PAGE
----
Insect pests, such as the med fly, tsetse flies and carob moths can devastate crops and infect herds, causing severe economic hardship. To suppress the insect pest population and protect their livestock and crops, farmers usually use large quantities of pesticides. However, these pesticides are expensive, a risk to public health and cause environmental damage. Another technique, however, can reduce the insect pest population using natural means that do not require toxic chemicals: the sterile insect technique, or SIT.
When female insect pests mate with male partners that have been radiation sterilized, the insemination produces eggs that cannot hatch. Since mating does not produce offspring, the insect population decreases naturally. The pest population's suppression can be achieved, with much less or no pesticides.
With the help of the IAEA, farmers have applied SIT successfully in over 20 countries on five continents, for over 15 insect species worldwide.
Large numbers of insects are raised in specialized facilities, where the male insects are sterilized with gamma radiation. This radiation sterilization does not harm the males in any other way: they can fly, mate and transfer sperm to wild females. The sterile male insects are mass-released repeatedly in the regions affected by an insect pest outbreak. While the wild insect population decreases, the number of sterile male insects is replenished. Over time, the rate of decline of the insect population increases.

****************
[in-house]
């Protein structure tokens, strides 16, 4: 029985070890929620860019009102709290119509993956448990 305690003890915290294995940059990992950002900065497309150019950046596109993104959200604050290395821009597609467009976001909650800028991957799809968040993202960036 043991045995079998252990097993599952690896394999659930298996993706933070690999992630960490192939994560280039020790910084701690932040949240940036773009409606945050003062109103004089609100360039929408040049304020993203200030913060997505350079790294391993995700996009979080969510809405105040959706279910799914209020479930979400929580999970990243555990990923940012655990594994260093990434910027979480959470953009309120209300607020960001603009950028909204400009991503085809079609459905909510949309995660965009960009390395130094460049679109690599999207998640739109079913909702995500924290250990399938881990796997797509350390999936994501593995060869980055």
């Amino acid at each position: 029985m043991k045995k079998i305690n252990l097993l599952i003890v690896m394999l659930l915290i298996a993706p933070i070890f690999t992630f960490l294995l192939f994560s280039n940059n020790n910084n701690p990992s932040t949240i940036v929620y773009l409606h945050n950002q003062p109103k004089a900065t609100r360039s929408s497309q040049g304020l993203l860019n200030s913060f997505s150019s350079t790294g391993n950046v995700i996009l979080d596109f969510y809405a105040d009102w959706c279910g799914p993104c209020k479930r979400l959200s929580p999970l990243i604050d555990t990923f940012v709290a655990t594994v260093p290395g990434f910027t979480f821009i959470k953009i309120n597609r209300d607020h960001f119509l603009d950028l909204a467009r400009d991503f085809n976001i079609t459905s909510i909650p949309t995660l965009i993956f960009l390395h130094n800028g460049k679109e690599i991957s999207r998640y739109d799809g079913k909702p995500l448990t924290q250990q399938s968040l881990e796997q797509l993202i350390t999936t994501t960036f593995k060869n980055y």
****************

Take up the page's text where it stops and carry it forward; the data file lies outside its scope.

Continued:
The island of Unguja in Zanzibar has been affected by the disease spread by the tsetse fly for decades. The tsetse feeds on the blood of humans and animals transmitting a deadly disease called trypanosomosis. This disease has taken its toll on agriculture for centuries, causing countries significant economic damage. With the help of the FAO/IAEA Insect Pest Control Laboratory, who employed the SIT in the region, the tsetse fly was eradicated from Unguja.
The world's most economically devastating fruit fly pest is the "Mediterranean" fruit fly, also called the medfly. Yearly, these flies attack fruit and vegetable crops worldwide, making them unsuitable for export or local consumption. Countries such as Argentina, Chile, Guatemala, Mexico and Peru use the SIT technique to reduce the medfly population and protect their crops. They produced and released billions of sterilized male medflies leading to a significant decrease in the population.